Meeting Abstract

P1.135  Monday, Jan. 4  RNAi mediated disruption of ecdysteroid signaling during limb regeneration in the fiddler crab, Uca pugilator. DAS, S.*; HOPKINS, P.M.; KHAMBADAKONE, D.; DURICA, D.S.; Univ. of Oklahoma; Univ. of Oklahoma; Univ. of Oklahoma; Univ. of Oklahoma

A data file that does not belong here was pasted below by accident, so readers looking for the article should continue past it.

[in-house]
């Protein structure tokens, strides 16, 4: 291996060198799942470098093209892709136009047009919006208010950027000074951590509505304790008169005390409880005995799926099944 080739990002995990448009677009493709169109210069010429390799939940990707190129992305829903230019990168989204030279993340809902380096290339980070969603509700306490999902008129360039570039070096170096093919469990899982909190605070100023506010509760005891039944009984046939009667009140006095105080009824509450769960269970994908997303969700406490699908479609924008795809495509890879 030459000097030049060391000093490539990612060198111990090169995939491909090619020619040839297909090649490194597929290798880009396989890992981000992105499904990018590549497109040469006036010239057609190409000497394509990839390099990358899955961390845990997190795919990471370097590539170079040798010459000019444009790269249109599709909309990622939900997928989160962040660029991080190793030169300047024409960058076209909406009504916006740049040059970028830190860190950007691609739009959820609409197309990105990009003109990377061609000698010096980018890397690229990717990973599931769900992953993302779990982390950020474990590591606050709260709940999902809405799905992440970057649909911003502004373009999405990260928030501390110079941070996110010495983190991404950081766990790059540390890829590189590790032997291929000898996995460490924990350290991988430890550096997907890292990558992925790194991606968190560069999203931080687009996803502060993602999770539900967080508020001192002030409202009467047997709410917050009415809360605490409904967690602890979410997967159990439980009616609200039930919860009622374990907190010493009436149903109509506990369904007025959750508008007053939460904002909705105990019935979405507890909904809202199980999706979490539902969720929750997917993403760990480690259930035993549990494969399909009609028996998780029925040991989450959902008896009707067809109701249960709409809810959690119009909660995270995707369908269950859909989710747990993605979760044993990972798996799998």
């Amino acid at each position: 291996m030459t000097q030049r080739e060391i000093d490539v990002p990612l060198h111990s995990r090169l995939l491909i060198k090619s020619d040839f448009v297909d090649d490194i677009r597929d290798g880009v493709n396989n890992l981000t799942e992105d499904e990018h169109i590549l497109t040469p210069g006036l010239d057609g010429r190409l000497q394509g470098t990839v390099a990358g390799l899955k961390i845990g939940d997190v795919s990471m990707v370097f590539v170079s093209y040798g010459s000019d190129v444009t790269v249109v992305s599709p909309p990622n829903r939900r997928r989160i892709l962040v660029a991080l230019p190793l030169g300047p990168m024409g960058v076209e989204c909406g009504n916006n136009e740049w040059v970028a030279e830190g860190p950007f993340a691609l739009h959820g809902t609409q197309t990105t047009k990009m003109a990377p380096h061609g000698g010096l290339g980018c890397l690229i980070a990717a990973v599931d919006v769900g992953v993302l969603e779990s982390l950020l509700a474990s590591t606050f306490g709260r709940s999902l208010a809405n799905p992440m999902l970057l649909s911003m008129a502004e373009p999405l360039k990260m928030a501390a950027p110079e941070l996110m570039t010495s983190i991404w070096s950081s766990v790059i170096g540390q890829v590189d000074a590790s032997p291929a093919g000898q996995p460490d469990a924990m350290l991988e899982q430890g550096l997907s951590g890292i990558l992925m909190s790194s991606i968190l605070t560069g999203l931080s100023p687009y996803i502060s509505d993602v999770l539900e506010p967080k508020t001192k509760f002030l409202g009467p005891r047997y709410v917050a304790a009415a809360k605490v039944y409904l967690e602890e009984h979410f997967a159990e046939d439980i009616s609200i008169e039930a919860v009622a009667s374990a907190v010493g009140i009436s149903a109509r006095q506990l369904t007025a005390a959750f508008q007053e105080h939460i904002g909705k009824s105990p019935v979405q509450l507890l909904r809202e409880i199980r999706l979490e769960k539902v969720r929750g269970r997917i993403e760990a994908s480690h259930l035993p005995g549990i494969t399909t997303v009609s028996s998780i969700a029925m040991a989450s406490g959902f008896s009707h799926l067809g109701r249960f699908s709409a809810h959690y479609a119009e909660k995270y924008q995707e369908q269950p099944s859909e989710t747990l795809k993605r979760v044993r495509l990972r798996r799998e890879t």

Growth, molting, limb regeneration and reproduction in crustaceans are regulated by arthropod steroid hormones, ecdysteroids. To study the role of ecdysteroid signaling during limb regeneration in fiddler crabs, we have applied RNAi (dsRNA) mediated silencing of UpEcR and UpRXR, which encode the functional heterodimer ecdysteroid receptor. The silencing of receptors should disrupt ecdysteroid signaling. Silencing was evaluated by receptor knockdown, and disruption was evaluated by changes in growth rate and morphology of limb regenerates. In these experiments, both EcR and RXR dsRNA (200ng/200nl), were injected into the blastemal chamber on days four and seven following autotomy. RT-PCR results indicated a two-fold knockdown of both UpEcR (p= 0.001) and UpRXR (p=0.003) in day nine blastemas. Previously, we have shown that injections with either dsEcR or dsRXR into the blastema led to a significant drop in circulating ecdysteroid titers. Lowered ecdysteroids were also observed in crabs injected with both dsEcR and dsRXR. Taken together with the previously reported effects of RNAi on contralateral uninjected limb buds, these results suggest that RNAi has a systemic effect. In addition, 62% of dsRNA injected limb blastemas failed to emerge and progress towards blastemal growth as compared to 5% of control blastemas. Preliminary hematoxylin and eosin staining of the arrested blastema have shown absence of cuticular ingrowths that may be due to lack of cellular proliferation and differentiation. Although some of the dsRNA injected blastema progressed towards basal and proecdysial limb growth, the crabs failed to molt and died whereas control crabs molted and regenerated limbs. The failure to molt after dsRNA injections in the crab implies a sustained systemic effect.